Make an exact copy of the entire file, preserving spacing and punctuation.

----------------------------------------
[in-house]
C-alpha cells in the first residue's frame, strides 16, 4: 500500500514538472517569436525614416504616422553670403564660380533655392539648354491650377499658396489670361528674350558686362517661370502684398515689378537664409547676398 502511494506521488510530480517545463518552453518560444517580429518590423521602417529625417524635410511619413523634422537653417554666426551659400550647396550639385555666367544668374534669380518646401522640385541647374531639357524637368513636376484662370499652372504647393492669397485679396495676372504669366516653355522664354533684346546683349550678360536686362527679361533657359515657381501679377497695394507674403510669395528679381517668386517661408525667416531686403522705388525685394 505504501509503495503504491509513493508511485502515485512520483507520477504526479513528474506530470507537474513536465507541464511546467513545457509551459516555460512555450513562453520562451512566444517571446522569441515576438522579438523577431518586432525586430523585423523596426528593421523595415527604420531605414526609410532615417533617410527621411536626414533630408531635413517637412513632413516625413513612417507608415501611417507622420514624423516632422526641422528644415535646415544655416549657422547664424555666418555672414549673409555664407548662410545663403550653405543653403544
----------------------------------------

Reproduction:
[in-house]
C-alpha cells in the first residue's frame, strides 16, 4: 500500500514538472517569436525614416504616422553670403564660380533655392539648354491650377499658396489670361528674350558686362517661370502684398515689378537664409547676398 502511494506521488510530480517545463518552453518560444517580429518590423521602417529625417524635410511619413523634422537653417554666426551659400550647396550639385555666367544668374534669380518646401522640385541647374531639357524637368513636376484662370499652372504647393492669397485679396495676372504669366516653355522664354533684346546683349550678360536686362527679361533657359515657381501679377497695394507674403510669395528679381517668386517661408525667416531686403522705388525685394 505504501509503495503504491509513493508511485502515485512520483507520477504526479513528474506530470507537474513536465507541464511546467513545457509551459516555460512555450513562453520562451512566444517571446522569441515576438522579438523577431518586432525586430523585423523596426528593421523595415527604420531605414526609410532615417533617410527621411536626414533630408531635413517637412513632413516625413513612417507608415501611417507622420514624423516632422526641422528644415535646415544655416549657422547664424555666418555672414549673409555664407548662410545663403550653405543653403544